A year ago, scientists noticed increased radioactivity in Germany. Several European measuring stations recorded unusual values of the chemical element ruthenium-106. The source, indicative of this, could be in Russia . But until today an established investigation commission has not been able to determine the origin. And answers are hardly expected. The Greens now demand a stronger use in the search for clues.
Sylvia Kotting-Uhl, chair of the Environment Committee in the Bundestag, complains “a lot of open questions and a pending commission of inquiry”. The Russian Nuclear Regulatory Commission and the government in Moscow are in their eyes “little interested in education,” said Kotting-Uhl the Tagesspiegel.
Just a few weeks ago, the federal government warned that it was “impossible to take appropriate measures to avoid comparable incidents, as long as the origin and causes of the accident of September 2017 are unclear,” said a small request from the Greens.
What happened? In September 2017, monitoring stations had slightly increased radioactivity levels. According to information from the Federal Office for Radiation Protection (BfS), ruthenium traces were registered in Germany, for example in Görlitz in Saxony. A health hazard did not exist, it said. Ruthenium-106 is used, inter alia, in cancer therapy or in the power supply of satellites.
The trail leads into the Russian Urals
The origin for the increased radiation dose is not yet known. However, evidence points to the southern southern Ural, where the plutonium factory and the Mayak reprocessing plant are located. In a neighboring town, the Russian meteorological service had measured a dose 986 times higher than normal. In addition, the Mayak plant is notorious: in recent decades, there have been several mishaps and accidents, including 1957 the first serious accident in the history of nuclear energy. To date, people around the plant are affected by the consequences. The Soviet Union concealed the incidents for a long time.
Even after the ruthenium leak last year, official Russian authorities did not contribute to building confidence. The Kremlin and the Rosatom Federal Atomic Agency , which also run the Mayak, initially gave themselves up in ignorance , then explained that all the equipment routinely worked, everything was safe. Russian experts called a collapsed when entering the Earth’s atmosphere satellite as an alleged cause of the increased ruthenium concentration. A version that was soon refuted.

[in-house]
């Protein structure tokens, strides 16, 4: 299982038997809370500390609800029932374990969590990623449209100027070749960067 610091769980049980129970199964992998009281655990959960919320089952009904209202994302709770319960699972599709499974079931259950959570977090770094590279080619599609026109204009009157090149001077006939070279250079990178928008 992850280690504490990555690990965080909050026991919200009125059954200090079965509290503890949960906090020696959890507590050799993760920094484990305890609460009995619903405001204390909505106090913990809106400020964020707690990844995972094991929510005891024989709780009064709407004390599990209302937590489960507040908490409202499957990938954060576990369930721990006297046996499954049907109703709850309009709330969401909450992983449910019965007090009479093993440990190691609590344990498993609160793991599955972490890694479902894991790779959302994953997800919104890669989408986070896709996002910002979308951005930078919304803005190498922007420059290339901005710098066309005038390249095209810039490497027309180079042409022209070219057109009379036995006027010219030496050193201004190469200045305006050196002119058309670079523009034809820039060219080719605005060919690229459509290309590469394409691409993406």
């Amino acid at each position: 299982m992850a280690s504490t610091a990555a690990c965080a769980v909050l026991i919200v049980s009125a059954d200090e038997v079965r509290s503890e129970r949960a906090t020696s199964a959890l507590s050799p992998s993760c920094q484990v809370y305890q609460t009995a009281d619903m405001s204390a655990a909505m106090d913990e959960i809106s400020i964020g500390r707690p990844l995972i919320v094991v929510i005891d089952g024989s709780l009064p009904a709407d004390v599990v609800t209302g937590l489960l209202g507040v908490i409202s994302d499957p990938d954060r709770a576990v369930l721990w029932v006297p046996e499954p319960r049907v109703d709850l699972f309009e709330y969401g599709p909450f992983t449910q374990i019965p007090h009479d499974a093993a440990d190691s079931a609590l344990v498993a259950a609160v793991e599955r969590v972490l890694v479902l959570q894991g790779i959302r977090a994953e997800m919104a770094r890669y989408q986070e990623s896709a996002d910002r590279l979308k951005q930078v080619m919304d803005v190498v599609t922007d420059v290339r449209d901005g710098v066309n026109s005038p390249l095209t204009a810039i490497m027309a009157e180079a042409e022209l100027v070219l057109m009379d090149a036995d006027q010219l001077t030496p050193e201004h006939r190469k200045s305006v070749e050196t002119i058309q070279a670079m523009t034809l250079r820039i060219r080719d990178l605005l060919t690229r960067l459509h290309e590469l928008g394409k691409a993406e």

In January, the Russian Institute of Nuclear Safety of the Russian Academy of Sciences set up an international commission of experts to look for clues. Experts from France, Sweden, Finland, Norway and Germany evaluated data in Moscow, which included Rosatom, the Weather Service and the Mayak itself. “We had the feeling that there was a strong effort on the part of the Russian side to support the work seriously,” says Florian Gering, who heads the “Radiological Situation Picture” department at the BfS and was at the two meetings in the Russian capital. There were no independent measurements of international researchers. The radiation source could not be determined by the researchers. None of the measurements presented suggest that it was made near the release, says Gering.
Secure receipts are missing
Most likely, explains the German physicist, was a release in the southern Urals, just to prove it was certainly not. Gering therefore suggests measurements in the northern Urals as the next step. If there are also increased values there, then the Mayak should be excluded as a source. However, such a survey is currently not planned. The work of the Commission is not officially over. However, the prospect of progress is low.
The Federal Environment Ministry speaks of an “unsatisfactory situation with regard to available measurement data”.
“From the Commission you may well expect no impulse, which could move Russia to further clarification,” criticized Kotting-Uhl. “Russia has a duty to initiate further environmental measurements and should invite the members of the Commission of Inquiry.” The Greens MP hopes for an impetus “enlightening states” with the aim as soon as possible in the regions concerned to make further measurements.
Information exchange should be better
At the same time, a possible improvement of the international early warning system is discussed. At the suggestion of the German side, the international information exchange should be improved and accelerated in the future, says Gering – beyond the existing information requirements of the IAEA’s Early Warning Convention. Thus, countries should warn each other in future even at lower readings.
Formally was not violated the convention, shares a spokeswoman for the Ministry of the Environment. “Nevertheless, the Federal Government, in the interest of building confidence, is internationally campaigning to also notify events below this threshold.”
Kotting-Uhl is clearer: The recent incident revealed a vulnerability in the early warning system, criticized the MPs and speaks of a “too much room for interpretation, when an accident in the sense of the Convention must be considered radiologically relevant” and an international message is necessary. “This ambiguity should be eliminated,” says Kotting-Uhl.
The matter also shows that the world is overwhelmed with nuclear power, says the Green politician. “In addition to further measurements and a rapid reform of the global early warning system, we therefore need a European nuclear phase-out, ” she says, “before the next nuclear accident happens.”